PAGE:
February 27, 2013
The first Iranian books to be translated into Hebrew are a resounding success
by Ariel BogleDespite rising tensions between the governments of Iran and Israel, it seems the Israeli people are eager to understand their neighbors through literature.
Samuel Thorpe in the Christian Science Monitor writes that a Persian novel from 1973, My Uncle Napoleon by Iraj Pezeshkzad and translated into Hebrew by Orly Noy, was one of Israeli publisher Xargol Books most successful works of 2012.
In addition, The Colonel by Mahmoud Dowlatabadi (published in English by Melville House), was also critically acclaimed in Israel and sold surprisingly well. Noy, the translator of both titles, has a theory.
“Noy sees the unflinching condemnation of the Islamic Revolution’s failed ideologies in “The Colonel” as model for Israeli criticism of their own grand ideology, Zionism…”How far are you willing to go in the name of an ideology that you once believed in passionately, until you discover in yourself the strength to stop and say ‘this is not what we intended’? I think there are few Israelis who have the strength that Dowlatabadi demonstrates in this book.”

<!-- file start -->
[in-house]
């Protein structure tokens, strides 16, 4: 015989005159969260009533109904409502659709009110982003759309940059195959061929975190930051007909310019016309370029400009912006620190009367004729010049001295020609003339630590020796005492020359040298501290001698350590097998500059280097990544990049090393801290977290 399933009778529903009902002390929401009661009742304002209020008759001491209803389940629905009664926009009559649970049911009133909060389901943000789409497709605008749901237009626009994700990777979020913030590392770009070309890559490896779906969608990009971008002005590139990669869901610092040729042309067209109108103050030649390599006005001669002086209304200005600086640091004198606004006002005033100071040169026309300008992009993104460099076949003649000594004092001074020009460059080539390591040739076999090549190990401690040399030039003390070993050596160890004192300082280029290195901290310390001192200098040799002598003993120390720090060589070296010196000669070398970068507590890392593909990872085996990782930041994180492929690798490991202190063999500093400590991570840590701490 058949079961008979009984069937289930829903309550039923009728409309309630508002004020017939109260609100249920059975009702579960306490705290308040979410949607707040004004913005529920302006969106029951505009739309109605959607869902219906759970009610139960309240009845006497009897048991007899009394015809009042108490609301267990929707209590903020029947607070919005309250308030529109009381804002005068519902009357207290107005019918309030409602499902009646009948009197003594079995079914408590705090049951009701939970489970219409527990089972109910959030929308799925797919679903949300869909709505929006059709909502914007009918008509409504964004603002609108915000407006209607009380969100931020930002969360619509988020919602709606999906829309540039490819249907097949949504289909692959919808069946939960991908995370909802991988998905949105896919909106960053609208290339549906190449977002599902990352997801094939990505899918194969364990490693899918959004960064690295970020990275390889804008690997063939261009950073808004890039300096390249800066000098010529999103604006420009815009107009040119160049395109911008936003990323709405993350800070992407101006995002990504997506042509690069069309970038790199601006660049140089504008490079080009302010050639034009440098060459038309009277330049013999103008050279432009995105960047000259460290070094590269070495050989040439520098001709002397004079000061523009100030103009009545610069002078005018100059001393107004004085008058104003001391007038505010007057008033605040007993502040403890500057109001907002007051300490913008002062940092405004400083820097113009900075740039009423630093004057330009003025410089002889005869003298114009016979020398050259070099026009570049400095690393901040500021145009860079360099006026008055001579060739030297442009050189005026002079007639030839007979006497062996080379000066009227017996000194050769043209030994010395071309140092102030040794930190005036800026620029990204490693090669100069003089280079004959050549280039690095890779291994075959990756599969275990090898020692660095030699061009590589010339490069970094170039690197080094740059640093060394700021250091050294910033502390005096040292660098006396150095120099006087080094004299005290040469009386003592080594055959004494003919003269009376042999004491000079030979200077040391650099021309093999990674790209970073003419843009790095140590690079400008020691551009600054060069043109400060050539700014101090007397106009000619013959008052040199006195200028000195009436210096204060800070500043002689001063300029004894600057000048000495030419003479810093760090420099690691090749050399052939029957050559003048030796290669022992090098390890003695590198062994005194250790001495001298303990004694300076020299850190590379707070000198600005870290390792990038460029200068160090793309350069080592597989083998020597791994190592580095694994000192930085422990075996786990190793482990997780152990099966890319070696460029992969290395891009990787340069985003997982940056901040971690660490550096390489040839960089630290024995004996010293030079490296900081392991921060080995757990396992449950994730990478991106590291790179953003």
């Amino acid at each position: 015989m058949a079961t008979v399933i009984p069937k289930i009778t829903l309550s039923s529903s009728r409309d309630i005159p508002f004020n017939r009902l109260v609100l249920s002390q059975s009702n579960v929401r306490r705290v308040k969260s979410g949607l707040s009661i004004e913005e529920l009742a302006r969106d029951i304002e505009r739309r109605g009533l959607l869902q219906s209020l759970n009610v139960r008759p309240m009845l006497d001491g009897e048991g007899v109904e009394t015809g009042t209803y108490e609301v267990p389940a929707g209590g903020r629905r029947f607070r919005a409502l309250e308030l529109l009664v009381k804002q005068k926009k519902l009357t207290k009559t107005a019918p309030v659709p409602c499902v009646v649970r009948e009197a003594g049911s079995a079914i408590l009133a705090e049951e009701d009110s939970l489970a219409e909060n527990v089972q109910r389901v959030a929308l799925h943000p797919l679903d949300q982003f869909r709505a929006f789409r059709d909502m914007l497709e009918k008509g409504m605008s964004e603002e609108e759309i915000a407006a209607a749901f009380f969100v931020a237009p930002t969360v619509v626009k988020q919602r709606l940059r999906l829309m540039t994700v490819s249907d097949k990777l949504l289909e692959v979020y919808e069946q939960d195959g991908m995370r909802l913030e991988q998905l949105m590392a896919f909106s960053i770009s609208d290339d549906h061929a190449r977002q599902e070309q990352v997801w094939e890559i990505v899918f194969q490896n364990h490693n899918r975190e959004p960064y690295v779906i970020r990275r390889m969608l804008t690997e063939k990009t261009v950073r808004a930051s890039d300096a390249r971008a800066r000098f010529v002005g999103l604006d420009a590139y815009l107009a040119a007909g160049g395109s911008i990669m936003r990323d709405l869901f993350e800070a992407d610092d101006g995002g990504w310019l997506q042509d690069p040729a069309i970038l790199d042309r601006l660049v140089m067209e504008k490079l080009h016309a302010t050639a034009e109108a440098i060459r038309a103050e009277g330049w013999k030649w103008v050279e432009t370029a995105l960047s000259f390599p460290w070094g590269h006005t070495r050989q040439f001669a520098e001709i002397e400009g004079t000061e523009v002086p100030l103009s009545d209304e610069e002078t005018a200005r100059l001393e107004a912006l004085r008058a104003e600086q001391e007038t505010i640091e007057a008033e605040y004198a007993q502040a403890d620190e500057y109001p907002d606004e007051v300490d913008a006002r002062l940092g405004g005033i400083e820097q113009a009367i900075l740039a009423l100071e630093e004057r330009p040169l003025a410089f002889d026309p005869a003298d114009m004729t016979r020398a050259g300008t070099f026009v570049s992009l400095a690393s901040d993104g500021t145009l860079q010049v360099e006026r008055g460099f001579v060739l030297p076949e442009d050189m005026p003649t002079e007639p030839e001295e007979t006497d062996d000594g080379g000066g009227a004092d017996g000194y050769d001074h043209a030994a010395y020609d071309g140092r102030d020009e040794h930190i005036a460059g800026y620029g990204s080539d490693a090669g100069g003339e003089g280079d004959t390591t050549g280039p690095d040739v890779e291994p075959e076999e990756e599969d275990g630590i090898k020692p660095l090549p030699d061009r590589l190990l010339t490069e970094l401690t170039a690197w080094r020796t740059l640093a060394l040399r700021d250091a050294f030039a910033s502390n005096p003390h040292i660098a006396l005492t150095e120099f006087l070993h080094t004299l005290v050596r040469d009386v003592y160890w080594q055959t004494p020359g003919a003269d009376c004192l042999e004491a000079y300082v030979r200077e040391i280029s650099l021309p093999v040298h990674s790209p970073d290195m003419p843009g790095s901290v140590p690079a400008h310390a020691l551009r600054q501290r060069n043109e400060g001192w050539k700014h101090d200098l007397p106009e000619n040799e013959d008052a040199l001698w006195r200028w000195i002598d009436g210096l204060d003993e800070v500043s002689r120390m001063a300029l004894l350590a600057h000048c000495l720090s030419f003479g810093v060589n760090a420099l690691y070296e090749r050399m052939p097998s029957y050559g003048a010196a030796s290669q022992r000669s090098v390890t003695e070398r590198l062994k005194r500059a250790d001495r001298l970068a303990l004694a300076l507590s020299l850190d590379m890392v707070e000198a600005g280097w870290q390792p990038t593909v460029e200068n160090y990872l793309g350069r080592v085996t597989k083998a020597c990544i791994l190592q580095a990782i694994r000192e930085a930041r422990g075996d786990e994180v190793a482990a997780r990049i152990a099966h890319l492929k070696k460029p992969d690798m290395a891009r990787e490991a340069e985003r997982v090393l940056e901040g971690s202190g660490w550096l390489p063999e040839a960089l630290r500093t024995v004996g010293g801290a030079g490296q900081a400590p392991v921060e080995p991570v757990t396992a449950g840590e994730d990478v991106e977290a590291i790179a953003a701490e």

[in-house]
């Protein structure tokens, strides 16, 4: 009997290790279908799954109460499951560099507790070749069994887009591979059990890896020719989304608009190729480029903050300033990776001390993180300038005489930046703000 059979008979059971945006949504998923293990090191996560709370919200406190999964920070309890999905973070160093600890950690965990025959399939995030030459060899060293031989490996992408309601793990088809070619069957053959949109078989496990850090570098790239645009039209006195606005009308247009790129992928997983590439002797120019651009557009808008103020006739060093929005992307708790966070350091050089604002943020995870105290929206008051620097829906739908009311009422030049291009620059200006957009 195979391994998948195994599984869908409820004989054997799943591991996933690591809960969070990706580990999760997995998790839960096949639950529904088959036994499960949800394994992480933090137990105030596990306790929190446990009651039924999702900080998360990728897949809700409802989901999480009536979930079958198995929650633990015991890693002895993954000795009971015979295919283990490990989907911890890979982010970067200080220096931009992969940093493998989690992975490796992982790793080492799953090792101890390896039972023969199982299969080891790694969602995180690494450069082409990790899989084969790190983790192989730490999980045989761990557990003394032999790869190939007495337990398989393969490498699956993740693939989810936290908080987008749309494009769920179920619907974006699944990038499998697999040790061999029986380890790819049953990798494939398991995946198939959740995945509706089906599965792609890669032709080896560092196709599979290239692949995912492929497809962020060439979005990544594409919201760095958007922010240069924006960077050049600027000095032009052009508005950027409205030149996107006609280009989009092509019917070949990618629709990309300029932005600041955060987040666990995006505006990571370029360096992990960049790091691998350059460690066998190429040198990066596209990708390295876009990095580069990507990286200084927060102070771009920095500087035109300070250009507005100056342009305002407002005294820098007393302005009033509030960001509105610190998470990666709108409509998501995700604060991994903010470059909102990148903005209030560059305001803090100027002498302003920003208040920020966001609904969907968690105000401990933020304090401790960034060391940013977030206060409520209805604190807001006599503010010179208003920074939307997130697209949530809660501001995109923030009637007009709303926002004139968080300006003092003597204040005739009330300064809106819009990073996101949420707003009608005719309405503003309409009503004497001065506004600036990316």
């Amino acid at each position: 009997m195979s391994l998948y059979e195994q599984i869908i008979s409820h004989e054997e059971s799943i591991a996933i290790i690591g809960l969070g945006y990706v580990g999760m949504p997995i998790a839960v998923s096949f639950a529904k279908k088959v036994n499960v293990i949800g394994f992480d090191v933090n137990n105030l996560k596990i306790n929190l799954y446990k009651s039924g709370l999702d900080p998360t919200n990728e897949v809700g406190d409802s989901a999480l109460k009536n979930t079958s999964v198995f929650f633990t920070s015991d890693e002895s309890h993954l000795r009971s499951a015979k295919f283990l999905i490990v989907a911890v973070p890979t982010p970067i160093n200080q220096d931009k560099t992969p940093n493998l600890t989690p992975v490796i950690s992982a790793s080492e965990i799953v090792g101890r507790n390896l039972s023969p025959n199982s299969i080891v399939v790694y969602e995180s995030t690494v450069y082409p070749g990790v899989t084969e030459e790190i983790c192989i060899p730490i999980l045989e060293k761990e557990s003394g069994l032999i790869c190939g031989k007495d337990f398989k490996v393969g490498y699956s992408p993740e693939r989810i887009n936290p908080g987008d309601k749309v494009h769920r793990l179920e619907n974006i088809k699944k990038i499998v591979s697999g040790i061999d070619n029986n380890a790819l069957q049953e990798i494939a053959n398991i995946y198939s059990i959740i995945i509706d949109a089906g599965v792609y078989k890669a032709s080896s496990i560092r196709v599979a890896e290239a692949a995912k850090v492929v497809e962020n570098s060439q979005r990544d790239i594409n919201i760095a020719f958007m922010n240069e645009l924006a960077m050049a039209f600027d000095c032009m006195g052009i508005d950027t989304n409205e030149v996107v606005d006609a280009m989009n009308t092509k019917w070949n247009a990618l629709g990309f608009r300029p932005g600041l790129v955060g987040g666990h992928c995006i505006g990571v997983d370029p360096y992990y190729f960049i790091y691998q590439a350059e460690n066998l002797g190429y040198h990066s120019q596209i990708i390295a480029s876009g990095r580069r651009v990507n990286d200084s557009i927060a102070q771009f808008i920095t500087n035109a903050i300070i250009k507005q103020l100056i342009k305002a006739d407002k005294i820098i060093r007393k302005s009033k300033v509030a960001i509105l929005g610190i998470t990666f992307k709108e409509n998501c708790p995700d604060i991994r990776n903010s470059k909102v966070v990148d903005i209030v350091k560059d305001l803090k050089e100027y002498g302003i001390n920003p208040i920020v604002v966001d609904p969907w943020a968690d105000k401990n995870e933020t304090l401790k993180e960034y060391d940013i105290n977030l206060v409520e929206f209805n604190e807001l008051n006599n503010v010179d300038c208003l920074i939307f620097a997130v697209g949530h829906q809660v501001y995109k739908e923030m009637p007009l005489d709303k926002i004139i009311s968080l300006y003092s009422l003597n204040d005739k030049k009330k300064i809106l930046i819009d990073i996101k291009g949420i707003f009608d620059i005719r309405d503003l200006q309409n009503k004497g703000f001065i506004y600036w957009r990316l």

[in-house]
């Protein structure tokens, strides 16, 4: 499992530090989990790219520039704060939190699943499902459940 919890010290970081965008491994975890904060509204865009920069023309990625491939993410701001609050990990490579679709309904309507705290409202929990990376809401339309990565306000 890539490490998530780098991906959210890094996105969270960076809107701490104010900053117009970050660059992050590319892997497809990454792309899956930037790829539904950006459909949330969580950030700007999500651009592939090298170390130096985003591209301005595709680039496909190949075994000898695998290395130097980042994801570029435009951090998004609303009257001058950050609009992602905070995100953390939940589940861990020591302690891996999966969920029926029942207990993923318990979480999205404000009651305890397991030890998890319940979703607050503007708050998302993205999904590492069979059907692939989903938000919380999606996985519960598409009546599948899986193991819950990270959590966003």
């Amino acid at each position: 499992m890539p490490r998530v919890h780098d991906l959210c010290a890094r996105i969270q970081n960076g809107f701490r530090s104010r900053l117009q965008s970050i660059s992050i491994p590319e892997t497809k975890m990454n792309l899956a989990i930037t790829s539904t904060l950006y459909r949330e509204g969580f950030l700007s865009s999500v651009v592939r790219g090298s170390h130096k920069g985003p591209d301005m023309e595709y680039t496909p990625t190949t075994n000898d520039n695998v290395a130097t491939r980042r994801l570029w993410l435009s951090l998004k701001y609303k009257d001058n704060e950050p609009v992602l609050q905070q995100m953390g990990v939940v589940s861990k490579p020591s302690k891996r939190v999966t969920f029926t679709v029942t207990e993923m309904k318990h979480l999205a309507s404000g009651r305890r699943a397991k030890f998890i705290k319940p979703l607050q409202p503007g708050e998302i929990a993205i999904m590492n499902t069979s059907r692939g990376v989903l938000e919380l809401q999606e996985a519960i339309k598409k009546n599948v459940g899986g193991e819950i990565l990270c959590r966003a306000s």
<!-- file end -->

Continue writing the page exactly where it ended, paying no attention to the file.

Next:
For two countries in such conflict, and with so much at stake, it has surprised many that Israelis have taken to some of the first Iranian books to be published in Hebrew to such an extent. Thorpe also quotes Haggai Ram, a professor at Beer Sheva’s Ben Gurion University who wrote the afterword to Noy’s translation of The Colonel, who tries to explain it.
“Iran fascinates Israelis, and fascinated them before the 1979 revolution…There’s a great thirst to know things about Iran that are not related to the nuclear issue, or to the so-called fanatic Ayatollahs. These are two peoples who have established nation states in the heart of the Middle East and both countries – Israel and Iran – are non-Arab enclaves in the heart of the Arab Orient.”
Dowlatabadi’s The Colonel and Missing Soluch are available from Melville House, and his latest novel Besmal will be out later this year.
Ariel Bogle is a publicist at Melville House.